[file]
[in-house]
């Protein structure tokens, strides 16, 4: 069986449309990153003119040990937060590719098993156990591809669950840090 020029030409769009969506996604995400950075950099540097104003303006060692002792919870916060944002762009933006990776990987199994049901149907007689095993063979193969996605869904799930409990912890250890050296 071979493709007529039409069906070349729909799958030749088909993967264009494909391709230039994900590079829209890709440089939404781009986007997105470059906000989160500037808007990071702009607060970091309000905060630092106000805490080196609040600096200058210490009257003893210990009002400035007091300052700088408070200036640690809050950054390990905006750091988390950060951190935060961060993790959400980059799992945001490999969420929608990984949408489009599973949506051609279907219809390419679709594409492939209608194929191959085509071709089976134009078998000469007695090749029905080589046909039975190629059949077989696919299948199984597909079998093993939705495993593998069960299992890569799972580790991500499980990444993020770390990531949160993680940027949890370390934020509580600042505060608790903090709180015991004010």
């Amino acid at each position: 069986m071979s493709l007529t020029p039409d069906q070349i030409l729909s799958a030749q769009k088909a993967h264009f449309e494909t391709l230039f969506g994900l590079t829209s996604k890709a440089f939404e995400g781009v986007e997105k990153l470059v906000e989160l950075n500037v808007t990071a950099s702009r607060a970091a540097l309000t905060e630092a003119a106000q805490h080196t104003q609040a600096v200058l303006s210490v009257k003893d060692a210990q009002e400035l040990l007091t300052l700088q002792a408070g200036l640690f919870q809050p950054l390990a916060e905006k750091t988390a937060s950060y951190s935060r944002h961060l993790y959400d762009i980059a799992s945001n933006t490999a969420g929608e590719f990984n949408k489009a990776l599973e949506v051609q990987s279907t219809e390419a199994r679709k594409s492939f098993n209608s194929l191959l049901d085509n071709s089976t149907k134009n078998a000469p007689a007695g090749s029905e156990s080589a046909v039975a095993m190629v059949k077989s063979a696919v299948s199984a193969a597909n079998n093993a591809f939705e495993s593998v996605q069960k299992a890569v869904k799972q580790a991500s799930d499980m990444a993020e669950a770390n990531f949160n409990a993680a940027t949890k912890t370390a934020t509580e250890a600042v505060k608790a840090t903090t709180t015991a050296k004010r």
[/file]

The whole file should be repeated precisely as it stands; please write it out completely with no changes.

[in-house]
């Protein structure tokens, strides 16, 4: 069986449309990153003119040990937060590719098993156990591809669950840090 020029030409769009969506996604995400950075950099540097104003303006060692002792919870916060944002762009933006990776990987199994049901149907007689095993063979193969996605869904799930409990912890250890050296 071979493709007529039409069906070349729909799958030749088909993967264009494909391709230039994900590079829209890709440089939404781009986007997105470059906000989160500037808007990071702009607060970091309000905060630092106000805490080196609040600096200058210490009257003893210990009002400035007091300052700088408070200036640690809050950054390990905006750091988390950060951190935060961060993790959400980059799992945001490999969420929608990984949408489009599973949506051609279907219809390419679709594409492939209608194929191959085509071709089976134009078998000469007695090749029905080589046909039975190629059949077989696919299948199984597909079998093993939705495993593998069960299992890569799972580790991500499980990444993020770390990531949160993680940027949890370390934020509580600042505060608790903090709180015991004010």
């Amino acid at each position: 069986m071979s493709l007529t020029p039409d069906q070349i030409l729909s799958a030749q769009k088909a993967h264009f449309e494909t391709l230039f969506g994900l590079t829209s996604k890709a440089f939404e995400g781009v986007e997105k990153l470059v906000e989160l950075n500037v808007t990071a950099s702009r607060a970091a540097l309000t905060e630092a003119a106000q805490h080196t104003q609040a600096v200058l303006s210490v009257k003893d060692a210990q009002e400035l040990l007091t300052l700088q002792a408070g200036l640690f919870q809050p950054l390990a916060e905006k750091t988390a937060s950060y951190s935060r944002h961060l993790y959400d762009i980059a799992s945001n933006t490999a969420g929608e590719f990984n949408k489009a990776l599973e949506v051609q990987s279907t219809e390419a199994r679709k594409s492939f098993n209608s194929l191959l049901d085509n071709s089976t149907k134009n078998a000469p007689a007695g090749s029905e156990s080589a046909v039975a095993m190629v059949k077989s063979a696919v299948s199984a193969a597909n079998n093993a591809f939705e495993s593998v996605q069960k299992a890569v869904k799972q580790a991500s799930d499980m990444a993020e669950a770390n990531f949160n409990a993680a940027t949890k912890t370390a934020t509580e250890a600042v505060k608790a840090t903090t709180t015991a050296k004010r």